New exhibit follows the hunt for a Nazi leader

June 10, 2017 at 5:11 PM EDT
In 1962, Adolf Eichmann, one of the key architects of the Holocaust, was executed in Israel, the culmination of a years-long search for him by the Israeli government. The backstory that led to that moment is now on vivid display in “Operation Finale,” an exhibit at the Illinois Holocaust Museum. Eddie Aruzza, a correspondent for PBS station WTTW in Chicago, has this story.

EDDIE ARRUZA: The number forever etched into his arm has faded slightly. But David Dragon’s memories of where he got it are still fresh.

DAVID DRAGON: I was beaten up and they took me to jail.

EDDIE ARRUZA: The soon to be 94-year-old survivor of the Auschwitz-Birkenau concentration camp talks of his experience as he tours a new exhibit about the capture of one of the key architects of the Holocaust: Adolf Eichmann. David Dragon believes he encountered Eichmann at Birkenau.

DAVID DRAGON: When they caught me with some bread they took me in a room and there were about 10-15 high SS men; I think he was there too.

EDDIE ARRUZA: When Eichmann entered a Jerusalem courtroom in the spring of 1961, it was the culmination of years of attempts by the Israeli government to find him and bring him to justice. The backstory that led to that moment is now on vivid display at the Illinois Holocaust Museum in Skokie. Titled “Operation Finale,” the exhibit brings together original artifacts that were only recently de-classified by the Israeli government and curated into an immersive experience by former Israeli intelligence officer, Avner Avraham.

AVNER AVRAHAM: Six years ago I was a Mossad employee and I found some boxes with very rare stuff from the Operation Finale, the Capture of Adolf Eichmann and I decided to put a small exhibition in the Mossad headquarter.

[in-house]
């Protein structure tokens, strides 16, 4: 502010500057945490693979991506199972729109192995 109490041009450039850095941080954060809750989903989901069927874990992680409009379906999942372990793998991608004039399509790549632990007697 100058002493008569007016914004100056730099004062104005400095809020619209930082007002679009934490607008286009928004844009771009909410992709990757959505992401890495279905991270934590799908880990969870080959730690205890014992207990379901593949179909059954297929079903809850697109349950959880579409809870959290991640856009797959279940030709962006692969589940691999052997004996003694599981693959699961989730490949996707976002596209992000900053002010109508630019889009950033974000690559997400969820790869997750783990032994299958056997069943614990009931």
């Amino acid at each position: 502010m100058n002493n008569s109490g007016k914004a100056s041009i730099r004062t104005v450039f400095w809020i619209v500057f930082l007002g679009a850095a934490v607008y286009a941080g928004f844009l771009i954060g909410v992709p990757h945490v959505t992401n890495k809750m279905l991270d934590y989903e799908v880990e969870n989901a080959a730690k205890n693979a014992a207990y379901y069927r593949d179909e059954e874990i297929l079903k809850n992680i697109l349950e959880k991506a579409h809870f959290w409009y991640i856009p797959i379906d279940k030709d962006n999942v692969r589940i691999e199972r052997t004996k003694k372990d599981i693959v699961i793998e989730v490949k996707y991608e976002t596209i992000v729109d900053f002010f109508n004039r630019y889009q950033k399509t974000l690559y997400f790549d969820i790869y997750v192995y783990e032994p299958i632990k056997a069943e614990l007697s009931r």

EDDIE ARRUZA: Mossad is Israel’s equivalent of the CIA and in the late 1950’s Mossad was tipped off to a love story involving Eichmann’s son Klaus and this teenage girl, Sylvia Hermann. Sylvia’s father, a German Jew, had fled to Argentina with the rise of the Nazis. Eichmann and his family also made their way to Buenos Aires after World War II evading Allied capture. But when Sylvia’s father recognized the last name of the boy she was dating, he notified Israeli officials. A Mossad agent posing as a tourist, later arrived in Argentina with this Leica Camera and surreptitiously took pictures of the man going by the alias Ricardo Klement.

AVNER AVRAHAM: They sent these pictures to Israel together with Eichmann pictures from SS file that the Mossad got, pictures from the War. And the Israeli police laboratories compared the pictures and find out this is probably the same man if you look at the shape of his left ear.

EDDIE ARRUZA: From there, Operation Finale took off. With Argentina having become a haven for former Nazis and the government not honoring extradition requests, Israel’s Prime Minister at the time David Ben-Gurion approved a clandestine mission to try to capture Eichmann. 12 Mossad agents traveled to the South American country from Europe on separate commercial flights to try to avoid suspicion. These are their airline tickets.

Eichmann was captured on May 11, 1960. He was taken to a safe house where the possessions he was carrying at the time are part of the display. He also had identification with the alias he had taken on in Argentina, Ricardo Klement. But as agents interrogated him, Eichmann eventually tripped himself up.

AVNER AVRAHAM: They start asking him general questions from your age, the size of your shoes and immediately, what is your number of the SS, the SS file and he said exactly the Eichmann number and he understood he made a huge mistake and he asked for a glass of red wine.

EDDIE ARRUZA: Eichmann was smuggled out of Argentina on the only Israeli Airline El Al flight to ever travel to that country.

Adolf Eichmann’s trial began on April 11, 1961 in a converted theater in Jerusalem and the centerpiece of this exhibit is the actual bullet proof booth used by Eichmann along with the three original chairs that he and two security guards sat in.

Visitors to the exhibit can get a sense of the intensity of the trial. A triptych of video screens surround Eichmann’s booth showing videos of the audience, the accused and some of the more than 100 Holocaust survivors who testified.

AVNER AVRAHAM: And the trial changed the life in Israel because people start talking about the Holocaust and people start dealing with this.

EDDIE ARRUZA: Eichmann was found guilty of crimes against humanity and executed in May of 1962. His ashes were scattered in the Mediterranean Sea.